Liberal MP pushes welfarist bill that will hurt animals in the long run
When will liberals learn that welfarism and laws only hurt animals in the long run?
VICE shares the story of Liberal MP Nathaniel Erskine-Smith, a Toronto vegan who introduced the Modernizing Animals Protection Act to the House of Commons in February. He considers Bill C-246 to be what Canada needs to bring animal welfare laws into the 21st Century, despite the failures of animal welfarism.
The bill looks to ban the sale of cat and dog fur in Canada, to put an end to shark finning, and to attempt to strengthen criminal laws related to animal sexual abuse and gross negligence in regards to animal cruelty. Fines of up to $10,000 and 18 months of prison time are his tools for combating offences like baiting hooks with minnows, or storing catch in a livewell. That means people will be penalized for the death or treatment of some animals, and freely encouraged to continue killing and mistreating others.
VICE spoke to Canadian Angler Hall of Fame member and Real Fishing Radio Show host Gord Pyzer about the bill. He gives the opinion most people would, and says if the bill was only about fur and fins, it would be hard to find anyone against it. But that’s what welfarism campaigns rely on, everyone agreeing a single-issue is wrong.
Laws like the one’s proposed in C-246 further the idea that some animal exploitation done one way, or done to one species, is more objectionable than others. That’s how, in this case, a fisherman can be against fur, but can continue to exploit and kill fish. These laws and campaigns ultimately make people feel comfortable with using most animals while they boycott others.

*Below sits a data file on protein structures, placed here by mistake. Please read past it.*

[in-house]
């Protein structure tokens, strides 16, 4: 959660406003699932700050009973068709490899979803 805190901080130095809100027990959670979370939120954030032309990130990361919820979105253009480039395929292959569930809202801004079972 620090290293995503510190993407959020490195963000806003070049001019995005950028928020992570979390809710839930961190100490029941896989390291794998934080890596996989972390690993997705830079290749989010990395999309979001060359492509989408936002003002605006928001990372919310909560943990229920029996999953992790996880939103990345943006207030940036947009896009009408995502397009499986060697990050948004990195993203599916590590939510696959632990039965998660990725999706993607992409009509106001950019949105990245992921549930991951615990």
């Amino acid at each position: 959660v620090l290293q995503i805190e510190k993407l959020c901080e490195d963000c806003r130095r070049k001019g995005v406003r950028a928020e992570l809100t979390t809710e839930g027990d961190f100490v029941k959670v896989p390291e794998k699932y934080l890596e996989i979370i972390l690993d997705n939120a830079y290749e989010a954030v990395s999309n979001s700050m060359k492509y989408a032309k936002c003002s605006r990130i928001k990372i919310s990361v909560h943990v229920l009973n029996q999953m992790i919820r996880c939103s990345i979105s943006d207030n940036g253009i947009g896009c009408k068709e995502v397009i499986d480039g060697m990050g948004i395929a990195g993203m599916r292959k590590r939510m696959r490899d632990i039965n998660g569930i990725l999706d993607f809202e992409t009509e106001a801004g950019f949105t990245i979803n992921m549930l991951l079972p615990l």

Erskine-Smith says that the last thing he wants to do is pick a fight with anglers and hunters and that he’s open to amending the bill. “If we kill this bill before we can fix some of the language that people are uncomfortable with, we’re not going to stop these practices that should be stopped,” he told VICE. “I very much want to address the concerns of the animal use community, but I also want to make sure—and I think this is my worry here—that if people have concerns about unintended consequences, let’s not lose sight of what we’re after here. We want to stop cruel practices related to animals.” The “animal use community” isn’t concerned about animals.
A grassroots vegan movement doesn’t need animal welfare driven laws. It relies on education and people making the choices to change their own lives to stop all animal exploitation. Vegans aren’t going to buy dog and cat fur, they’re not going to eat shark fin soup, and they’re not going to sexually abuse or neglect animals. Educating people remains more important implementing laws.